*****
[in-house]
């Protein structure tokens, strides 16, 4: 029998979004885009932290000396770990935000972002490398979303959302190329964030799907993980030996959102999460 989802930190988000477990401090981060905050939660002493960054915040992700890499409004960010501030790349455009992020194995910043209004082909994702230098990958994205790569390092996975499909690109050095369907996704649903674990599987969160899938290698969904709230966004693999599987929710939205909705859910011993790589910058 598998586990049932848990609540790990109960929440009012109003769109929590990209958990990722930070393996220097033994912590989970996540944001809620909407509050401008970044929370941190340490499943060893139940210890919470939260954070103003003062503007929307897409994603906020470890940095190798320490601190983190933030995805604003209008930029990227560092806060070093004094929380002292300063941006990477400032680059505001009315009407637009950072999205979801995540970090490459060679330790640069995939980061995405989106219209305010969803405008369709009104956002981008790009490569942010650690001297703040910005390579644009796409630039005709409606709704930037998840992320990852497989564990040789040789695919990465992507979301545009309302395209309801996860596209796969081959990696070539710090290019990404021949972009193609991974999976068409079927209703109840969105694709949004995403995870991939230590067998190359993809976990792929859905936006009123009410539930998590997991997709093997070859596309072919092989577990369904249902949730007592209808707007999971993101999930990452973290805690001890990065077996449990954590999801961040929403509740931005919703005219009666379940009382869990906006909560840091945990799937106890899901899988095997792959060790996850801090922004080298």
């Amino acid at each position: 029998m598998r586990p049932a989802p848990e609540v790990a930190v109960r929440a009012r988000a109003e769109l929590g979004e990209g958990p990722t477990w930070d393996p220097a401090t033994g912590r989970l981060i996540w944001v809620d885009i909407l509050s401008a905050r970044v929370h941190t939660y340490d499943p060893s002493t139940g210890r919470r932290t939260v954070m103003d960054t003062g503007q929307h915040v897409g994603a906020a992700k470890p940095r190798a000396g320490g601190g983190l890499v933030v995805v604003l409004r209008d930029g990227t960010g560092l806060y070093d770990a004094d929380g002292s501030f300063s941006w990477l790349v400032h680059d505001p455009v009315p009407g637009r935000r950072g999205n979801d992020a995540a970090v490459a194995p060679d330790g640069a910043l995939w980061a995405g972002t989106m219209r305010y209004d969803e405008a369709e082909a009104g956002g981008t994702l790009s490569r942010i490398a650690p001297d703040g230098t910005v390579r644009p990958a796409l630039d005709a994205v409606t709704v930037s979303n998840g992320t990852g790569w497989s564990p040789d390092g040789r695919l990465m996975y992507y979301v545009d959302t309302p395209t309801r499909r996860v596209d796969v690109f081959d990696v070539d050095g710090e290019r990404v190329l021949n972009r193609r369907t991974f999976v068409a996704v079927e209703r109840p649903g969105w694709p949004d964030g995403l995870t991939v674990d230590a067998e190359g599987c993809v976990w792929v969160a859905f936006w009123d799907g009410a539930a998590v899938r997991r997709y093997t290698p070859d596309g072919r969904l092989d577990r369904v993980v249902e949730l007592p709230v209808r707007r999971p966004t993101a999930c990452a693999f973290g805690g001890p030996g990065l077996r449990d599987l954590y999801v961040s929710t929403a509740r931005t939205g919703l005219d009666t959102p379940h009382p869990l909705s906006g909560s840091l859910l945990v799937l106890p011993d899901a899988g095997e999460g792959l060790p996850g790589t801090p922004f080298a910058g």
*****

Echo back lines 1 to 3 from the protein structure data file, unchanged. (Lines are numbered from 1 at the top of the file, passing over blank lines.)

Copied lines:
[in-house]
């Protein structure tokens, strides 16, 4: 029998979004885009932290000396770990935000972002490398979303959302190329964030799907993980030996959102999460 989802930190988000477990401090981060905050939660002493960054915040992700890499409004960010501030790349455009992020194995910043209004082909994702230098990958994205790569390092996975499909690109050095369907996704649903674990599987969160899938290698969904709230966004693999599987929710939205909705859910011993790589910058 598998586990049932848990609540790990109960929440009012109003769109929590990209958990990722930070393996220097033994912590989970996540944001809620909407509050401008970044929370941190340490499943060893139940210890919470939260954070103003003062503007929307897409994603906020470890940095190798320490601190983190933030995805604003209008930029990227560092806060070093004094929380002292300063941006990477400032680059505001009315009407637009950072999205979801995540970090490459060679330790640069995939980061995405989106219209305010969803405008369709009104956002981008790009490569942010650690001297703040910005390579644009796409630039005709409606709704930037998840992320990852497989564990040789040789695919990465992507979301545009309302395209309801996860596209796969081959990696070539710090290019990404021949972009193609991974999976068409079927209703109840969105694709949004995403995870991939230590067998190359993809976990792929859905936006009123009410539930998590997991997709093997070859596309072919092989577990369904249902949730007592209808707007999971993101999930990452973290805690001890990065077996449990954590999801961040929403509740931005919703005219009666379940009382869990906006909560840091945990799937106890899901899988095997792959060790996850801090922004080298």
């Amino acid at each position: 029998m598998r586990p049932a989802p848990e609540v790990a930190v109960r929440a009012r988000a109003e769109l929590g979004e990209g958990p990722t477990w930070d393996p220097a401090t033994g912590r989970l981060i996540w944001v809620d885009i909407l509050s401008a905050r970044v929370h941190t939660y340490d499943p060893s002493t139940g210890r919470r932290t939260v954070m103003d960054t003062g503007q929307h915040v897409g994603a906020a992700k470890p940095r190798a000396g320490g601190g983190l890499v933030v995805v604003l409004r209008d930029g990227t960010g560092l806060y070093d770990a004094d929380g002292s501030f300063s941006w990477l790349v400032h680059d505001p455009v009315p009407g637009r935000r950072g999205n979801d992020a995540a970090v490459a194995p060679d330790g640069a910043l995939w980061a995405g972002t989106m219209r305010y209004d969803e405008a369709e082909a009104g956002g981008t994702l790009s490569r942010i490398a650690p001297d703040g230098t910005v390579r644009p990958a796409l630039d005709a994205v409606t709704v930037s979303n998840g992320t990852g790569w497989s564990p040789d390092g040789r695919l990465m996975y992507y979301v545009d959302t309302p395209t309801r499909r996860v596209d796969v690109f081959d990696v070539d050095g710090e290019r990404v190329l021949n972009r193609r369907t991974f999976v068409a996704v079927e209703r109840p649903g969105w694709p949004d964030g995403l995870t991939v674990d230590a067998e190359g599987c993809v976990w792929v969160a859905f936006w009123d799907g009410a539930a998590v899938r997991r997709y093997t290698p070859d596309g072919r969904l092989d577990r369904v993980v249902e949730l007592p709230v209808r707007r999971p966004t993101a999930c990452a693999f973290g805690g001890p030996g990065l077996r449990d599987l954590y999801v961040s929710t929403a509740r931005t939205g919703l005219d009666t959102p379940h009382p869990l909705s906006g909560s840091l859910l945990v799937l106890p011993d899901a899988g095997e999460g792959l060790p996850g790589t801090p922004f080298a910058g």